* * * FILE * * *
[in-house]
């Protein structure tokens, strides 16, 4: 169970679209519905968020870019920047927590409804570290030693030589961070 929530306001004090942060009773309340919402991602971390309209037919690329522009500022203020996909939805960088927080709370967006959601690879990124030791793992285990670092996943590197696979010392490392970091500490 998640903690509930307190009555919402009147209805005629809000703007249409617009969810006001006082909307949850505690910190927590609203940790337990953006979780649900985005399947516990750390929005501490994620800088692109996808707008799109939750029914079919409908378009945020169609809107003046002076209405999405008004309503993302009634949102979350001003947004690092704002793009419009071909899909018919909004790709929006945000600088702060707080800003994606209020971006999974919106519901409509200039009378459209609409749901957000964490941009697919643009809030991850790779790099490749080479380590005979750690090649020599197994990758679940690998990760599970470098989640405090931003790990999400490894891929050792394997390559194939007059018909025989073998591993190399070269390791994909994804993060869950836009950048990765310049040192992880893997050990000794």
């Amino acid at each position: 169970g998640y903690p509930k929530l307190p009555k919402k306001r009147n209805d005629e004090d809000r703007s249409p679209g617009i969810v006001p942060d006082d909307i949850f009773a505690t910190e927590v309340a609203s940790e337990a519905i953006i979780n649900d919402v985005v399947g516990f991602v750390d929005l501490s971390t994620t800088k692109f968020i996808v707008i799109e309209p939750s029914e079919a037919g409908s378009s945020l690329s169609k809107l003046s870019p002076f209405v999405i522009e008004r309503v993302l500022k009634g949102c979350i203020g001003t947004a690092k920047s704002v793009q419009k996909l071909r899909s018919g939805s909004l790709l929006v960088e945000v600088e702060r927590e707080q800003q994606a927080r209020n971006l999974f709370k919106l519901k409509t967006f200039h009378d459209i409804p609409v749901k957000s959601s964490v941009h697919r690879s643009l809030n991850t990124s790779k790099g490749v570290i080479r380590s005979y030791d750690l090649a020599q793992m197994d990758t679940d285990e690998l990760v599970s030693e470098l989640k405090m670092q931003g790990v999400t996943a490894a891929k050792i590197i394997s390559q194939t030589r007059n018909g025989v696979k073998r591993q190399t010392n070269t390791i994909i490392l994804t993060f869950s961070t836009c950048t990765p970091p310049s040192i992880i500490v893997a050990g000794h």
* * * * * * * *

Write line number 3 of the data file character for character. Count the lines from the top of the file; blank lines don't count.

């Amino acid at each position: 169970g998640y903690p509930k929530l307190p009555k919402k306001r009147n209805d005629e004090d809000r703007s249409p679209g617009i969810v006001p942060d006082d909307i949850f009773a505690t910190e927590v309340a609203s940790e337990a519905i953006i979780n649900d919402v985005v399947g516990f991602v750390d929005l501490s971390t994620t800088k692109f968020i996808v707008i799109e309209p939750s029914e079919a037919g409908s378009s945020l690329s169609k809107l003046s870019p002076f209405v999405i522009e008004r309503v993302l500022k009634g949102c979350i203020g001003t947004a690092k920047s704002v793009q419009k996909l071909r899909s018919g939805s909004l790709l929006v960088e945000v600088e702060r927590e707080q800003q994606a927080r209020n971006l999974f709370k919106l519901k409509t967006f200039h009378d459209i409804p609409v749901k957000s959601s964490v941009h697919r690879s643009l809030n991850t990124s790779k790099g490749v570290i080479r380590s005979y030791d750690l090649a020599q793992m197994d990758t679940d285990e690998l990760v599970s030693e470098l989640k405090m670092q931003g790990v999400t996943a490894a891929k050792i590197i394997s390559q194939t030589r007059n018909g025989v696979k073998r591993q190399t010392n070269t390791i994909i490392l994804t993060f869950s961070t836009c950048t990765p970091p310049s040192i992880i500490v893997a050990g000794h």